San Francisco is a heavily congested, tech capital and one that is a prime candidate for a smart adoption. While the city’s famed tram system has served it remarkably well over the years, it has been somewhat revolutionised by smart contactless and mobile payment methods for fares. Smart parking in the city allows authorities to adjust the prices on parking in certain areas based on the number of available spaces over a length of time to control flow and congestion. The city of Chennai, India is heavily promoting the use of GPS-enabled bikes, that can be pre-booked, to cut down on private cars on the roads. Chennai is also working on GIS mapping and advanced tunnelling technology to create the largest parking management system in the country, if not the world, underground. Kyiv has a transport dispatch system. It contains GPS trackers, installed on public transportation, as well as 6,000 video surveillance cameras which monitor the traffic. The accrued data is used by local Traffic Management Service and transport application developers.

An increasing number of city governments are leveraging IoT solutions in hopes of providing relief to mobility solutions. About one-third of Pittsburgh’s 610 intersections will be equipped with smart traffic signals in the coming years; sensors at the intersections determine traffic volume and adjust stop-and-go times based on the number of vehicles present. Not only does this save time, but vitally it cuts down on emissions, with Pittsburgh officials claiming a 21% drop in vehicle emissions since project inception. The city of Dallas is similarly implementing IoT-enabled traffic management to manage congestion. In London, a traffic management system known as SCOOT optimises green light time at traffic intersections by feeding back magnetometer and inductive loop data to a supercomputer, which can co-ordinate traffic lights across the city to improve traffic throughout.

Beyond heavy use of solar energy generation, smart traffic monitoring, a fleet of hybrid buses, as well as it’s smart cycling initiative ‘Bicing’, Barcelona has employed a number of apps to connect citizens with this smart city. The city’s transit app uses live traffic cameras to re-route users along the clearest route, while also acting as a customer service application for the city with which citizens can file complaints on potholes and other issues. All of this data tracked is stored, centralized and analysed to map out future strategies based on trends. But on top of this, authorities show a clear emphasis on data transparency, providing a completely freely accessible “Open Data BCN” service for citizens and business to track the economy or locate gaps in services. The Barcelona Urban Lab is encouraging new parties to get involved, allowing start-ups to pilot new technologies aimed for the continued betterment of the smart city.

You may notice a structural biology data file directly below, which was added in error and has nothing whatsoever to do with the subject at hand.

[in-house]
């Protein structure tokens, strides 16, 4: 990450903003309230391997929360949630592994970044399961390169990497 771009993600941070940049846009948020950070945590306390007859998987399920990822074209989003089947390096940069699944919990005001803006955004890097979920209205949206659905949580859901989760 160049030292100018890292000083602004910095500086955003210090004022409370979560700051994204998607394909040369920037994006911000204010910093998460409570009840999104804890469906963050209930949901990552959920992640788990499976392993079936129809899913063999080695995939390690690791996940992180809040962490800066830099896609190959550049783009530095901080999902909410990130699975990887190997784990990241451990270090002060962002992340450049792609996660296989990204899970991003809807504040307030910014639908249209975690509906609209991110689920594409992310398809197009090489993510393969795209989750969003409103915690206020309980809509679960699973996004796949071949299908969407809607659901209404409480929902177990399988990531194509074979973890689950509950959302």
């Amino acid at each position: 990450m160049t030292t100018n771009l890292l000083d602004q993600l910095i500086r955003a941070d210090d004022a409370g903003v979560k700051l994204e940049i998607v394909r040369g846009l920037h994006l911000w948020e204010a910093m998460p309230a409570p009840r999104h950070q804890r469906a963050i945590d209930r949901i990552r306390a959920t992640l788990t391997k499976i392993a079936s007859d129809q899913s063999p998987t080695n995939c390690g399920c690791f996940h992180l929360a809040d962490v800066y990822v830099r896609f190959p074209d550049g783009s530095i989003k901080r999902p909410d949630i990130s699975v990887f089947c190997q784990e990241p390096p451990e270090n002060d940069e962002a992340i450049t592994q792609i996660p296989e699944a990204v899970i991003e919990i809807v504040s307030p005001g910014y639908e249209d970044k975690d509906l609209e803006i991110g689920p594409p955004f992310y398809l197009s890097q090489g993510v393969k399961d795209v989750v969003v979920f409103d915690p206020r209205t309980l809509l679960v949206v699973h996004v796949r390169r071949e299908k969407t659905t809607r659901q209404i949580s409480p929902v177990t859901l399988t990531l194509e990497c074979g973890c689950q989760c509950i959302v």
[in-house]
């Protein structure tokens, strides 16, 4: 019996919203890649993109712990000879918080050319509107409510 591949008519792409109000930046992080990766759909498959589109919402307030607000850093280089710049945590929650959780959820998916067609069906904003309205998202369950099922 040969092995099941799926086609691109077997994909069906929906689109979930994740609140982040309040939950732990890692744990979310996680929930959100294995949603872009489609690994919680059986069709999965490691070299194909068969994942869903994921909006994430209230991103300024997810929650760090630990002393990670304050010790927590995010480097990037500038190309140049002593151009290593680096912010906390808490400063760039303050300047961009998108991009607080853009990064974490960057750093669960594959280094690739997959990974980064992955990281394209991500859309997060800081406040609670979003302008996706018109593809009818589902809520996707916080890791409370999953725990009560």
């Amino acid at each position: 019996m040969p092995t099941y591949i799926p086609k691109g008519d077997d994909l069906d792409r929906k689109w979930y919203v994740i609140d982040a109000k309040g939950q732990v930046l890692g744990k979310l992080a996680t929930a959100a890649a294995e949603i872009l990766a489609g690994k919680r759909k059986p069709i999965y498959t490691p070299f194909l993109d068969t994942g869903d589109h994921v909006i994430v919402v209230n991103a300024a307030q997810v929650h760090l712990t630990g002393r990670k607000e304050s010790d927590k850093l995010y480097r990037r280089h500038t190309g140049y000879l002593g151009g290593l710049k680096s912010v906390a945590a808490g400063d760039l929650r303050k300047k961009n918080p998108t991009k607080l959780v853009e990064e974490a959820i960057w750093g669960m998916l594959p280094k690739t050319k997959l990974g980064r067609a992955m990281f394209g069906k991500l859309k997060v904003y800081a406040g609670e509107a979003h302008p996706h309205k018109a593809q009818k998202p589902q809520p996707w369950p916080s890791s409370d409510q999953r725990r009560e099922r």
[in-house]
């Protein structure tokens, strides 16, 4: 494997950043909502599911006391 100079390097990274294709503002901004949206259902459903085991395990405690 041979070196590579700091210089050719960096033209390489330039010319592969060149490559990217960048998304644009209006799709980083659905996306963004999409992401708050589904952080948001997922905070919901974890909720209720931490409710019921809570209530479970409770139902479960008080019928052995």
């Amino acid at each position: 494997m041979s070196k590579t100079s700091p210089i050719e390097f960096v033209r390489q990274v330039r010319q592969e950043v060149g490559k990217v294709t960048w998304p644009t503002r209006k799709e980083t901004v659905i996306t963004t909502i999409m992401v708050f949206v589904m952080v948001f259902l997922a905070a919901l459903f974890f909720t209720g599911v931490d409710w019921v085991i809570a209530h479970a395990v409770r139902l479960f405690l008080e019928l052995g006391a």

This is where it gets interesting… a number of side-industries will likely emerge from an increase in smart technology in cities. First and last mile is one such niche that is gaining precedence currently, and with it the rise of micromobility. Bird’s fastest to unicorn status has catapulted the e-scooter sector into the spotlight and has piqued the interest of both investors and city authorities. Point-to-point transport of goods will also prove essential as autonomous freight becomes an increasing likelihood. Drone delivery of food and supplies is an idea not only grabbing headlines but also emerging as an extremely logical successor technology to the capital-intensive delivery industry. Researchers from Stanford University recently published their view on how drone traffic within cities could be managed by drones taking the bus, reducing energy consumption and accidents!